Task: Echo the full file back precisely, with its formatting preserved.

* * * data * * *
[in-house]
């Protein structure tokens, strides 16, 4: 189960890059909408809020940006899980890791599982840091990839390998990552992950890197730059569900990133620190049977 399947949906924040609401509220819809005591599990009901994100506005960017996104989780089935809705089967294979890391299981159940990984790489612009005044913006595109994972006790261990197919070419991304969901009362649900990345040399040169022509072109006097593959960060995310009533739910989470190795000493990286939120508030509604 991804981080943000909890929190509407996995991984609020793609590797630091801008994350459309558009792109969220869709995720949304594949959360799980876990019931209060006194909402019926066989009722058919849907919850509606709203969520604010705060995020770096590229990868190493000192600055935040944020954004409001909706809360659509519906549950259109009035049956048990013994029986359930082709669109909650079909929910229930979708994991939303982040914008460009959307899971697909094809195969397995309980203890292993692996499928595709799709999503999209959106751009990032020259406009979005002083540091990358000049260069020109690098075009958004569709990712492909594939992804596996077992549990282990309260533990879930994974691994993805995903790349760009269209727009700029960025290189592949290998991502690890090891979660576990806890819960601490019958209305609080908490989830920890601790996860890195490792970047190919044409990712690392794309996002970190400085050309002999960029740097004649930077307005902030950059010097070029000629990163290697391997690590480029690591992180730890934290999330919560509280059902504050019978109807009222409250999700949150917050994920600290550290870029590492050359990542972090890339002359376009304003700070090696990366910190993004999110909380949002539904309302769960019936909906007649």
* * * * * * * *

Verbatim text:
[in-house]
């Protein structure tokens, strides 16, 4: 189960890059909408809020940006899980890791599982840091990839390998990552992950890197730059569900990133620190049977 399947949906924040609401509220819809005591599990009901994100506005960017996104989780089935809705089967294979890391299981159940990984790489612009005044913006595109994972006790261990197919070419991304969901009362649900990345040399040169022509072109006097593959960060995310009533739910989470190795000493990286939120508030509604 991804981080943000909890929190509407996995991984609020793609590797630091801008994350459309558009792109969220869709995720949304594949959360799980876990019931209060006194909402019926066989009722058919849907919850509606709203969520604010705060995020770096590229990868190493000192600055935040944020954004409001909706809360659509519906549950259109009035049956048990013994029986359930082709669109909650079909929910229930979708994991939303982040914008460009959307899971697909094809195969397995309980203890292993692996499928595709799709999503999209959106751009990032020259406009979005002083540091990358000049260069020109690098075009958004569709990712492909594939992804596996077992549990282990309260533990879930994974691994993805995903790349760009269209727009700029960025290189592949290998991502690890090891979660576990806890819960601490019958209305609080908490989830920890601790996860890195490792970047190919044409990712690392794309996002970190400085050309002999960029740097004649930077307005902030950059010097070029000629990163290697391997690590480029690591992180730890934290999330919560509280059902504050019978109807009222409250999700949150917050994920600290550290870029590492050359990542972090890339002359376009304003700070090696990366910190993004999110909380949002539904309302769960019936909906007649």